Saturday, March 9, 2013

Toxic Heart

       I read a book recently called  "Red Badge of Courage” by Stephen Crane.  It was about a young man, named Henry, who enlisted for war and the journey he took in becoming a man.  At the beginning of the story he is very naïve to war and its devastation.  At one point he even retreats leaving his comrades on their own to defend their honor. 

I noticed as the story continued that Henry’s heart started to change.  It hardened.  It filled with anger and rage.  It seemed poisoned by its surroundings and circumstances.  It became so toxic that others started to notice.  “Are you okay, Henry?”  One of his closest friends was concerned.  When Henry retreated, it wasn’t just a physical event.  He retreated in his heart as well.  The guilt overwhelmed him.  Roots were growing inside of him.  Roots of resentment, anger, un-forgiveness, and hatred were taking over his heart and making it toxic.

Have you ever met someone with a toxic heart?  The circumstances or surroundings of their life had poisoned them.  Bad things happen, unfortunate events sweep in and shake us to the core of our being, and things happen that are beyond our control.  Life is messy and unpredictable.  But in the midst of the chaos, we have a choice.  We can keep moving forward or retreat.  The choice is ours.  When we begin to retreat we open the door up for our hearts to become polluted and filled with toxin.

Toxic can be defined as…

Poisonous, harmful or deadly, capable of causing injury or death

In reading the definition of toxic, we see that long term this can be deadly and it’s dangerous to allow the fruit of a toxic heart to linger in our lives.  It’s got to go!

A toxic heart can be recognized by the words that come out of its mouth.  Henry had a religious background.  His mom had strong convictions.  It says in the book that,She had had certain ways of expression that told him that her statements on the subject came from deep conviction” (Ch. 1).  She also said after he enlisted, “The Lord’s will be done, Henry” (Ch. 1).  He was raised in a home where certain values and principles were held tightly and expressed freely.

Henry had to recognize what was in him as he spoke from a toxic heart.  How could he miss the changes occurring on the outside of him? Some times living too close to the problem can blind us to the truth. 

I have heard a scripture in the Bible before that helps clarify this point.
Luke 6:45 says “…for the mouth speaks what the heart is full of.” (NIV)

What comes out of our mouths helps others see what is in our hearts! Interesting… I don’t know about you, but I have good and bad days when it comes to what comes out of my mouth.  I don’t know that this scripture is speaking of our off days, but what is deep down inside of us on a daily basis.  It’s what is at the core of who we are.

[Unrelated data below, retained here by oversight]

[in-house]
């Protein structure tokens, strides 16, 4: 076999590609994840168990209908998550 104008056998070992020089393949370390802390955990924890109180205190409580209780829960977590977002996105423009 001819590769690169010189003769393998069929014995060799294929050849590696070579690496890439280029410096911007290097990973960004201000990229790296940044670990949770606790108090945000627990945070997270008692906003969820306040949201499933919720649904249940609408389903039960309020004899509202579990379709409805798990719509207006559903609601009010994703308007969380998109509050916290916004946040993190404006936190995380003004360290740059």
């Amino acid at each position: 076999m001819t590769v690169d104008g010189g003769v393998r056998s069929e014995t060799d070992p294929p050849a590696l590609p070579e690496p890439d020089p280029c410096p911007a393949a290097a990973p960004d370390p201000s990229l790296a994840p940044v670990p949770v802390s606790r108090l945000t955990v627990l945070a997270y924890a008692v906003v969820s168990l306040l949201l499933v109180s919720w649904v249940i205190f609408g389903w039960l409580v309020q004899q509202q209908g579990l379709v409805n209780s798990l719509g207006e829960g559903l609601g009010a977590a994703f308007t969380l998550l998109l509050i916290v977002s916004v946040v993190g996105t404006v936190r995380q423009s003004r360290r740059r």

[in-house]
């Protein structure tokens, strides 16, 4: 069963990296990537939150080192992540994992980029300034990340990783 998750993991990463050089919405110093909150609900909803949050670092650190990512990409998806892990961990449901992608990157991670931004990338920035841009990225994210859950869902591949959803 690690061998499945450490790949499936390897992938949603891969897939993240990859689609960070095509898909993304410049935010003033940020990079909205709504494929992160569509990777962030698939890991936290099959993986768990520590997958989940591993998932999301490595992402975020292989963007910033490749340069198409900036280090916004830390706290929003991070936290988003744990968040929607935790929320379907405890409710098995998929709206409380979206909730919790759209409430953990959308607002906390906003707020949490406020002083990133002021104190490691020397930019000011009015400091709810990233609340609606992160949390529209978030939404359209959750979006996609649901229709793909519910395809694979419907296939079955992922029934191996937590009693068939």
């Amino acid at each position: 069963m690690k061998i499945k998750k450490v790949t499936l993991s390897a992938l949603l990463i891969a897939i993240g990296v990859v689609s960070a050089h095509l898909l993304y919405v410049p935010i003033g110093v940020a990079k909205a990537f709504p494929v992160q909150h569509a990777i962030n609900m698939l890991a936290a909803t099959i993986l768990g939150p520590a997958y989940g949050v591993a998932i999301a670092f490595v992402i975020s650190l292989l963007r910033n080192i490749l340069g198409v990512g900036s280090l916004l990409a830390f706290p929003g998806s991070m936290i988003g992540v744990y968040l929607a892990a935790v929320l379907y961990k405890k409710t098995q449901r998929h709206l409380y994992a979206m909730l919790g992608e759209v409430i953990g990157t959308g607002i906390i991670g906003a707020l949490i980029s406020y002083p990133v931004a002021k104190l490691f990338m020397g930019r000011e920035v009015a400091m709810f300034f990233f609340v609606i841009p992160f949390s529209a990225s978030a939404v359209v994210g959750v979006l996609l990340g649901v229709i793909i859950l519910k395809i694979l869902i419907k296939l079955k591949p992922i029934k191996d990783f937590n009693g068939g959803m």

I am honest enough to say I have suffered from a toxic heart before.  I have allowed offenses by others and the circumstances of life to pollute my heart.  It consumed me, polluted my speech, and changed my personality.  Poison spewed from my mouth as I spoke splattering on those around me.  I was becoming the very thing I detested.  It was only with God’s help that I was able to be free. 

I have a question for you.  It’s a personal one.  Do you have any destructive roots growing in your heart?  Could your heart be toxic?  What is the flavor of your conversation when you speak?  Is it sweet or sour?   Living with a toxic heart is dangerous.  I encourage you to ask a friend or family member today if they have noticed any changes in you lately.  The ability to be free from this is entirely up to you.  I dare you to choose freedom today!

Living to leave a legacy,



  1. Julie, I agree that God grants true freedom! (I got saved when I was 10) I have many times had toxcity growing in my heart, as I am human. It really brings one down and tears at the soul. It is a miserable existence to live with a toxic heart. I really enjoyed your post!

    1. Thanks Judy for reading! I have known SO many people over the years that have allowed their hearts to STAY toxic. It is really sad when they have the opportunity to really be free. All those roots growing inside of them become bondage and they end up becoming the very person they despise. So sad. I never want to go back to that place. You are right. It is a miserable existence. Thanks for commenting and sharing.

  2. Julie I really enjoyed your post. I have been thinking alot about the poison in my own life lately. My poison is bitterness and unforgiveness which is totally toxic! I have learned that this only has power if I give into it. It can be very destructive if not dealt with. So whenever it creeps into my mind I try to quickly get rid of it through my trust in the Lord that these feelings are evil and do not produce anything good.

    1. Thanks SO much for sharing Toni. I'm glad you enjoyed the post. I wrote from a heart experienced with the affects of toxicity. I appreciate your transparency. It helps everyone reading know we are all human and definitely not included. I've learned that my struggles when given to God make me better in the end. Thanks again for sharing.